Friday, August 12, 2005

The Pixel-Pushers' Agenda


The Internet is a wonderful place if you are looking for real-world reviews of photographic equipment. Everyone has their opinion and there are tons of web sites and news groups where they can make those opinions known. Many of the opinions are valuable, coming from people who actually use the equipment and can clue you into the quirks and annoyances of the particular piece you are interested in.

But in a world increasingly divided into Digital vs. Analog, many people who parade themselves on the Web as experts are anything but, having a need to push their own agendas. What they have to say may not always be impartial, or even correct.

Case in point: A recent user report of Leica's new Digital-Modul-R (DMR) digital camera back on the Digital Outback Photo (DOP) Web site.

Entitled the "Leica DMR Experience Report," the review covers many of the digital basics: technical specs, review methodology, etc. It also offers some sample photos, shot with the back and Leica lenses. All this to give the review an air of authority.

But where they give away their bias in favor of anything digital is in the test photos they publish and their evaluation of them.

"The images at ISO 100 and 200 are pretty good and 400 quite usable. We would use ISO 800 only in exceptional circumstances. The noise patterns is about the same as we have seen with other cameras that use Kodak sensors."

The only problem is that looking at the photos, particularly the ISO 200 and ISO 400 shots, anyone who is not half blind can see that the noise is incredible. The noise gets progressively worse as the ISO range increases.

Now, this is nothing new with digital cameras. Most people expect the noise to increase at the higher ISOs. It's just a fact of digital life. But stating that the images are good at ISO 100 and 200 and usable at 400 proves that DOP has blinders on when it comes to digital photography. Either they have very low expectations or they are seriously deluding themselves (and anyone who believes the review).

From the 100% crops in the review, its clear that the ISO 100 shot is the only "usable" one in the bunch. At ISO 200 the noise is becoming apparent. At 400 and 800 the noise renders the photo useless.

In fairness, the Kodak sensors have had a reputation for being noisy above 400. At least they used to. But the company has worked the problem and seems to have worked out the bugs. My Kodak DCS Pro 14n digital camera was pretty much useless at anything above ISO 400. It uses a similar sensor to the one Kodak sells to Leica for the Digital-Modul-R back. But I had the camera upgraded to a 14nx model, which uses an updated sensor. The camera now takes wonderful pictures all the way up to ISO 800 with little apparent noise.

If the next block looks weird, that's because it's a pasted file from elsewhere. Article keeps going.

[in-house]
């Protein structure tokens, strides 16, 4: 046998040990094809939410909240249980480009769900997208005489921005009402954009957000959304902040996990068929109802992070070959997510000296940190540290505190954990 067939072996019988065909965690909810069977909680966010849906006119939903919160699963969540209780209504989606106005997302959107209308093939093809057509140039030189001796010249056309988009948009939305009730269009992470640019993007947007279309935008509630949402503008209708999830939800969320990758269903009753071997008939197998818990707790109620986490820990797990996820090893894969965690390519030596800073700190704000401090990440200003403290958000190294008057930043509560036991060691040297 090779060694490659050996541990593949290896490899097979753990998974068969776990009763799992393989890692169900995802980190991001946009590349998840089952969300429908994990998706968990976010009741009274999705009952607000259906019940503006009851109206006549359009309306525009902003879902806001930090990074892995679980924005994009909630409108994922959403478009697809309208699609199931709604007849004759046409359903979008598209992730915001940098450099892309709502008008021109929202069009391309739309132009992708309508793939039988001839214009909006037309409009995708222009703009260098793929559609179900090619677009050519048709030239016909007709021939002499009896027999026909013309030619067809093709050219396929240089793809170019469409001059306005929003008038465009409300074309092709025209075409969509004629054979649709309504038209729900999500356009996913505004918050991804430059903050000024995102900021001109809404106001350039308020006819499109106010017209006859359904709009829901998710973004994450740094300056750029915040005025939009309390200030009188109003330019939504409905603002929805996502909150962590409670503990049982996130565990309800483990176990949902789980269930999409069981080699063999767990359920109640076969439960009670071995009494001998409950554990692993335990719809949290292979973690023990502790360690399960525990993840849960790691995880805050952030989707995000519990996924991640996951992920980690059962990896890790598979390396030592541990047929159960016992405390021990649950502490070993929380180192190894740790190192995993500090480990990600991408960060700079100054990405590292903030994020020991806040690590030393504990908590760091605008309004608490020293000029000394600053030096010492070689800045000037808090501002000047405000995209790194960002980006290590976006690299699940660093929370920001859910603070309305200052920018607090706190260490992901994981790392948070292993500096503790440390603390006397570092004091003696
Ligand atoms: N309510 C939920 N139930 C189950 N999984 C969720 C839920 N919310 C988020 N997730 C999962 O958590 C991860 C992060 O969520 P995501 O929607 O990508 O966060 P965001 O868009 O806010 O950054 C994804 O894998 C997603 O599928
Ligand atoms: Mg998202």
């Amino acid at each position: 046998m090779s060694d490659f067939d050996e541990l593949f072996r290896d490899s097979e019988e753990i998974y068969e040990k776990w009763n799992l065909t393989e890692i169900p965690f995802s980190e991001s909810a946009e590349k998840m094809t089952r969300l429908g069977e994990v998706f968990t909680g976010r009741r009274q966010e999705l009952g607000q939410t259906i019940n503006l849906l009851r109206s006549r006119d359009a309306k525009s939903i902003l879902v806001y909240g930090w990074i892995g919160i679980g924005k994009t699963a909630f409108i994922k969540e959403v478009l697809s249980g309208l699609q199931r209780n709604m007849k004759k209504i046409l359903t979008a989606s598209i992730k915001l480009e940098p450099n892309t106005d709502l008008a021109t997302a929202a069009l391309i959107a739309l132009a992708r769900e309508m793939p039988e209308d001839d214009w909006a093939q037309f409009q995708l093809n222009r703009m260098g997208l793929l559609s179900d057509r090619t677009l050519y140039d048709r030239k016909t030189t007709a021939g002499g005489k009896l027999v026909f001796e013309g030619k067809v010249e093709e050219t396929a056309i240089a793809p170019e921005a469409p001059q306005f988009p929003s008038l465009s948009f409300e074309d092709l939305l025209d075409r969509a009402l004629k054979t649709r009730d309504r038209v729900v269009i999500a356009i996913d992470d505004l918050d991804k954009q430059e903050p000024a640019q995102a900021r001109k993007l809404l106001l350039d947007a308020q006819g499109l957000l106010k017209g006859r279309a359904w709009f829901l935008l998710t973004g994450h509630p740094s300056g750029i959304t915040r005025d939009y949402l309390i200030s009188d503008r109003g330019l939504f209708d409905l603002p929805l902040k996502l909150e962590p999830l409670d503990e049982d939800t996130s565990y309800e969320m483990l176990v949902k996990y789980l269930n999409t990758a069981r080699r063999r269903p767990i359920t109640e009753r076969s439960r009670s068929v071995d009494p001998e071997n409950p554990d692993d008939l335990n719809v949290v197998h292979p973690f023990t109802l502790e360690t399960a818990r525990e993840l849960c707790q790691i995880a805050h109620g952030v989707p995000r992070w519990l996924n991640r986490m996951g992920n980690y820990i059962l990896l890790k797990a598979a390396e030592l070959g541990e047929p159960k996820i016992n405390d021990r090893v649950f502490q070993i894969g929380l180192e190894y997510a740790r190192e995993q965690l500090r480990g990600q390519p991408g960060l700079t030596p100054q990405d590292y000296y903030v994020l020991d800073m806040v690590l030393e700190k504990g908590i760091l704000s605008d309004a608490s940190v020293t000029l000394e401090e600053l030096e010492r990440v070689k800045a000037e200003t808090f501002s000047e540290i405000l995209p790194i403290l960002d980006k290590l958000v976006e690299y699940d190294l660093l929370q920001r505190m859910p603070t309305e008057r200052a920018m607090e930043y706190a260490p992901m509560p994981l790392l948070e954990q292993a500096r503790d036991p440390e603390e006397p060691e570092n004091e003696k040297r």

Apparently at DOP a digital bias just isn't enough. They also have a Canon bias. Nothing is as good as their Canon equipment. And the output from their Canon cameras and lenses are just fabulous. Canon apparently is the standard by which everything else is judged.

(FULL DISCLOSURE: I have never been a fan of Canon's film cameras, preferring Nikon equipment. I am not a fan of Canon's digital equipment either. But that's not to say that the company does not make quality equipment. They do.)

In yet another set of 100% crops comparing the output from a Canon 1DS Mark II camera to the Leica R9 with DMR back, DOP finds that the Canon output is superior. The DMR is a 10 megapixel back, the Canon is a 16 megapixel camera. Despite the fact that the Canon uses a full-frame sensor and the Leica's is a 1.37 crop, DOP notes that they are not that far off. You would expect the Canon to blow the Leica away. According to DOP, it's a close call.

Using a shot of a brick wall, the 100% crop (apparently the 100% crop is an industry standard) from the Canon supposedly provides more detail than the Leica.

"As you can see the 1Ds Mk. II provides quite a bit more detail to work with. In any case we most of the time we would be happy with the DMR resolution."

Actually, I don't. Both photos look identical. I don't see the "quite a bit more detail" that the Canon supposedly provides. Granted, comparing this kind of stuff on a computer monitor is a futile endeavor (pretty ironic considering the digerati love these types of comparisons and use them to bash film every chance they get.) But the supposed clear difference is anything but clear. In fact, it's nonexistent.

That's the problem with the so-called "experts." They usually aren't.

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